How far do you go? do you allow them to parry or evade what was essentially their own attack? I say no. One attack, one reflection (with NO modifiers or chance to avoid).
In the novels this rune was used once by an eastern sorcerer to reflect arrows and not melee attacks. Perhaps it should be limited to ranged attacks, but in the end we removed it from our campaign completely.
With melee weapons it's easier to justify that it's a complete surprise, but if arrow flies 150 meters and then turns back it's possible to see that and be aware of the attack.
The runes wouldn't actually oppose each other, they would just reflect attacks until one of them ran out of oomph if I decided to rule it that way.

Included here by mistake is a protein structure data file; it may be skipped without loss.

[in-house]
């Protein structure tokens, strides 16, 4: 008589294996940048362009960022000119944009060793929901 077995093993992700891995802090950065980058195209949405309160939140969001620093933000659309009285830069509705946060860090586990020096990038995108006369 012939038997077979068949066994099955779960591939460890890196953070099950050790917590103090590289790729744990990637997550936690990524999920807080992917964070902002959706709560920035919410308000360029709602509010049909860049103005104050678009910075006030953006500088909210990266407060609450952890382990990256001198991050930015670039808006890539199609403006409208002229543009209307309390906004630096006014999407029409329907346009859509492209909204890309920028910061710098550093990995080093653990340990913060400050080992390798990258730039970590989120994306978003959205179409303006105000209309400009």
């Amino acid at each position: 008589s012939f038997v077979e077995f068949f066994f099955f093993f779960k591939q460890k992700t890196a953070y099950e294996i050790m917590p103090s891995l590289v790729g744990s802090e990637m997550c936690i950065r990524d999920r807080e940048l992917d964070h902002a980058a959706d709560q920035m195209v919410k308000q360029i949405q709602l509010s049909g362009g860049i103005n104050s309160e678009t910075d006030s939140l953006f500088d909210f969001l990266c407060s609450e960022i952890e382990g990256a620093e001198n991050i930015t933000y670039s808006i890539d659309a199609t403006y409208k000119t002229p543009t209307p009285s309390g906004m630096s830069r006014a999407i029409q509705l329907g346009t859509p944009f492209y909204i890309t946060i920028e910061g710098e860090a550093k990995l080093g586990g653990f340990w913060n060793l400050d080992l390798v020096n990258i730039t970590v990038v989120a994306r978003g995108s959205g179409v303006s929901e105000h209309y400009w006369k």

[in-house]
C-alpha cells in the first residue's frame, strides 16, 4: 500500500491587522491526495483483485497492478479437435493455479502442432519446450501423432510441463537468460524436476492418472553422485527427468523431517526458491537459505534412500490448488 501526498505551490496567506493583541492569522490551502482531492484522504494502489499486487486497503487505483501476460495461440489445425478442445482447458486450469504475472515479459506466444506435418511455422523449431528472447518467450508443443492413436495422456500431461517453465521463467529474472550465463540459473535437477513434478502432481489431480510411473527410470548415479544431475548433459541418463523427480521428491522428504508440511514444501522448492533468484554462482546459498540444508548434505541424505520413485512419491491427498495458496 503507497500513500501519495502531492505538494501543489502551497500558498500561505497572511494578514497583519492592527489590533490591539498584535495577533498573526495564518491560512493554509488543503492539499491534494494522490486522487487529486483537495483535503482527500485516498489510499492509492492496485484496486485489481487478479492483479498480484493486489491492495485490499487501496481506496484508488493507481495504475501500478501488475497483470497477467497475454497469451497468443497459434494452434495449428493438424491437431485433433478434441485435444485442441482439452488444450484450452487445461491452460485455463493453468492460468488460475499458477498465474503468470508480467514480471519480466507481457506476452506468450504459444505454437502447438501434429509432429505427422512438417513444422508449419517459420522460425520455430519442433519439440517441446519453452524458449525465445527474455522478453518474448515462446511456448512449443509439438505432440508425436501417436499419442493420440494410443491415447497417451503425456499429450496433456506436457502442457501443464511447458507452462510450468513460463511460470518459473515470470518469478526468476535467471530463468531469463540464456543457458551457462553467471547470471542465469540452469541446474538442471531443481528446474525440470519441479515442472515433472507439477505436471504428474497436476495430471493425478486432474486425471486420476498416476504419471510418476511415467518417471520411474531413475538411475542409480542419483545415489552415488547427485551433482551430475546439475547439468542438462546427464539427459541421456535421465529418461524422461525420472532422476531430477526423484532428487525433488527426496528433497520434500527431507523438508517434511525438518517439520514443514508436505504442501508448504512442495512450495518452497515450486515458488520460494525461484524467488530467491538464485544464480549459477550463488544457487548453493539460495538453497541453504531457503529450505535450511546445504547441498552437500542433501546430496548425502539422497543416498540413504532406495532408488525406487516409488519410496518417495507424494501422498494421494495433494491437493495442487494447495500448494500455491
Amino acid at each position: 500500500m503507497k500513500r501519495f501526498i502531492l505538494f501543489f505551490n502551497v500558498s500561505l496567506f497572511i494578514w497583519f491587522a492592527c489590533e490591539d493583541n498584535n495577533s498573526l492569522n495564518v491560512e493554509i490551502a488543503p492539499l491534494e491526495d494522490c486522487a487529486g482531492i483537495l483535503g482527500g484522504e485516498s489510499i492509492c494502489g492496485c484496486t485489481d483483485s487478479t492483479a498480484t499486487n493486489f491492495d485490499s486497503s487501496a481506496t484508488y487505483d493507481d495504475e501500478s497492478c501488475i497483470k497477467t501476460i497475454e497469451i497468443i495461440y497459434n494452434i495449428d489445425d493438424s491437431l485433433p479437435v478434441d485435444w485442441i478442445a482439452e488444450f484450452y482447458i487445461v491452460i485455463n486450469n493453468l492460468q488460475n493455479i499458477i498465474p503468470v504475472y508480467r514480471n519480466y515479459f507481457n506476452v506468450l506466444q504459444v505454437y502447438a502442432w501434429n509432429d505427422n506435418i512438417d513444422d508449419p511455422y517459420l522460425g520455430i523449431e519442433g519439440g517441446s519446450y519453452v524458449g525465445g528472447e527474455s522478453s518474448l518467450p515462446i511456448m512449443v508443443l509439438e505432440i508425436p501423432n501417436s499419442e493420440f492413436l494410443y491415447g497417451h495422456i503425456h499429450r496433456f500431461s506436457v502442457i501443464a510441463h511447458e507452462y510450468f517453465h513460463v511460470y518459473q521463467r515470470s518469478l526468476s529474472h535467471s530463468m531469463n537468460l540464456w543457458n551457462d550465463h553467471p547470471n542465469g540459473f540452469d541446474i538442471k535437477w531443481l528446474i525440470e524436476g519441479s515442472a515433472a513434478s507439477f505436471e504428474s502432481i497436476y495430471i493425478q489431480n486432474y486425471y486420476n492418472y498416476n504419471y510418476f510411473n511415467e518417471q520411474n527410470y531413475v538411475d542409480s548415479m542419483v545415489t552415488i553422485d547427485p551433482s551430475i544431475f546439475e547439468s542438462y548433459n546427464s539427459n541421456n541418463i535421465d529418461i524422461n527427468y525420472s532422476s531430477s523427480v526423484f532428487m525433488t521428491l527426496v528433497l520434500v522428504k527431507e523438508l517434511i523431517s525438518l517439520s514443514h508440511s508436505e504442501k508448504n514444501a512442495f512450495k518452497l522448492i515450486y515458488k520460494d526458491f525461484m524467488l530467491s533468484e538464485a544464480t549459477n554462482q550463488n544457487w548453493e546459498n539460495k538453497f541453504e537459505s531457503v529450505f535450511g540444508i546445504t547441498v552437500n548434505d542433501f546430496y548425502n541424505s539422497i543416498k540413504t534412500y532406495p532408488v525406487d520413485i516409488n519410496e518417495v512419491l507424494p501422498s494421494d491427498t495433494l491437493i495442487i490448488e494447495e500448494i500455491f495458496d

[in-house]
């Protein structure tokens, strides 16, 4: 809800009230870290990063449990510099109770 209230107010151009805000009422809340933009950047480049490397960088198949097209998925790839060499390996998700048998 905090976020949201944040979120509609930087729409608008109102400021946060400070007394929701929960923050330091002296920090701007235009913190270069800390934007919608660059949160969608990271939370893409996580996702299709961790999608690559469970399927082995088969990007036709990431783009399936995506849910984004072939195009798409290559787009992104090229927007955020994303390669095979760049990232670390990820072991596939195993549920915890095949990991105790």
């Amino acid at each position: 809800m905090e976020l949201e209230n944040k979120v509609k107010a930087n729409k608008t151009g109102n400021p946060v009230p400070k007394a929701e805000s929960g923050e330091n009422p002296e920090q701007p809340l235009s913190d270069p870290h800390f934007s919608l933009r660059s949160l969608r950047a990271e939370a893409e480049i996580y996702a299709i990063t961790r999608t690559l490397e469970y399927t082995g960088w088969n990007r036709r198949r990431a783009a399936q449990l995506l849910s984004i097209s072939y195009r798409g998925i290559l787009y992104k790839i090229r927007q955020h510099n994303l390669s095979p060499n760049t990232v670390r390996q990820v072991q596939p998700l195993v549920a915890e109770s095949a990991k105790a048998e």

The arrow (or other weapon) is affected by the powers of the two runes and effects are exactly opposite. In that case my ruling would be that the rune with stronger magnitude wins. If runes are of equal power I might even make the arrow stop in mid air and fall down or alternatively reflections of same strength neutralize effects of each other and arrow continues to it's original target. Ping-ponging occurs only if you interpret that it's a new attack when arrow is reflected, while it could also be considered as a single attack (made with single CA) which is directed to the target which has the weakest magical defense (although it still could look like ping-ponging or arrow stops in mid air, stays there for a moment and then goes to the direction of the weakest defense.)
The whole thing is open to interpretation and I'm not saying that any of my thoughts are correct, but these are just some ideas.